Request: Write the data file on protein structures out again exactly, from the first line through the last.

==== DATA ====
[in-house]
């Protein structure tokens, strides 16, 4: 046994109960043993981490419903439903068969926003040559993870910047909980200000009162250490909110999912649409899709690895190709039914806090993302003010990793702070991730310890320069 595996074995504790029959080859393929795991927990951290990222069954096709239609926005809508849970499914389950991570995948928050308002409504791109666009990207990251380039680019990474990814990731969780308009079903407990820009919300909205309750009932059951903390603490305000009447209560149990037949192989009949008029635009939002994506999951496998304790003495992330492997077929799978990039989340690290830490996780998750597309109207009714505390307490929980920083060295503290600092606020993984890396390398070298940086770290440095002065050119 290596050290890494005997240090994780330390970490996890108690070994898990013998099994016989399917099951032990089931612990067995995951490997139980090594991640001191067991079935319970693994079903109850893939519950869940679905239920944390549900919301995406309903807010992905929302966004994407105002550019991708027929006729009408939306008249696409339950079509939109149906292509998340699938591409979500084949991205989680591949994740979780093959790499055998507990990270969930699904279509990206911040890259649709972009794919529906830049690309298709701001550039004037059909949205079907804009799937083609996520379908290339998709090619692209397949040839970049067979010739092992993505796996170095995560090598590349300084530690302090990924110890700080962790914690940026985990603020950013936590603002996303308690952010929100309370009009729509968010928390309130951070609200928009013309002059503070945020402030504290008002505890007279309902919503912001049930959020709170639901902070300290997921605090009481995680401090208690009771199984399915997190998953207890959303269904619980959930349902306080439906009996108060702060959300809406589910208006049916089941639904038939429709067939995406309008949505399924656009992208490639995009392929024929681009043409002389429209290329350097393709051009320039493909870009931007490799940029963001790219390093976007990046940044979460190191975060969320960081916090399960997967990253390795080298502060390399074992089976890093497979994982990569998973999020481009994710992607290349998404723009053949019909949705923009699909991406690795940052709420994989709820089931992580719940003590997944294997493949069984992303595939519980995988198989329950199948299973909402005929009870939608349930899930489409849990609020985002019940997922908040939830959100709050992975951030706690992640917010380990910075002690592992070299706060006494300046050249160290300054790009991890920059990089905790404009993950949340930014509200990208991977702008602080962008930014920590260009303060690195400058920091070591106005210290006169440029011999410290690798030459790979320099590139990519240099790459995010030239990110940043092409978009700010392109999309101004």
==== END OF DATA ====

[in-house]
């Protein structure tokens, strides 16, 4: 046994109960043993981490419903439903068969926003040559993870910047909980200000009162250490909110999912649409899709690895190709039914806090993302003010990793702070991730310890320069 595996074995504790029959080859393929795991927990951290990222069954096709239609926005809508849970499914389950991570995948928050308002409504791109666009990207990251380039680019990474990814990731969780308009079903407990820009919300909205309750009932059951903390603490305000009447209560149990037949192989009949008029635009939002994506999951496998304790003495992330492997077929799978990039989340690290830490996780998750597309109207009714505390307490929980920083060295503290600092606020993984890396390398070298940086770290440095002065050119 290596050290890494005997240090994780330390970490996890108690070994898990013998099994016989399917099951032990089931612990067995995951490997139980090594991640001191067991079935319970693994079903109850893939519950869940679905239920944390549900919301995406309903807010992905929302966004994407105002550019991708027929006729009408939306008249696409339950079509939109149906292509998340699938591409979500084949991205989680591949994740979780093959790499055998507990990270969930699904279509990206911040890259649709972009794919529906830049690309298709701001550039004037059909949205079907804009799937083609996520379908290339998709090619692209397949040839970049067979010739092992993505796996170095995560090598590349300084530690302090990924110890700080962790914690940026985990603020950013936590603002996303308690952010929100309370009009729509968010928390309130951070609200928009013309002059503070945020402030504290008002505890007279309902919503912001049930959020709170639901902070300290997921605090009481995680401090208690009771199984399915997190998953207890959303269904619980959930349902306080439906009996108060702060959300809406589910208006049916089941639904038939429709067939995406309008949505399924656009992208490639995009392929024929681009043409002389429209290329350097393709051009320039493909870009931007490799940029963001790219390093976007990046940044979460190191975060969320960081916090399960997967990253390795080298502060390399074992089976890093497979994982990569998973999020481009994710992607290349998404723009053949019909949705923009699909991406690795940052709420994989709820089931992580719940003590997944294997493949069984992303595939519980995988198989329950199948299973909402005929009870939608349930899930489409849990609020985002019940997922908040939830959100709050992975951030706690992640917010380990910075002690592992070299706060006494300046050249160290300054790009991890920059990089905790404009993950949340930014509200990208991977702008602080962008930014920590260009303060690195400058920091070591106005210290006169440029011999410290690798030459790979320099590139990519240099790459995010030239990110940043092409978009700010392109999309101004």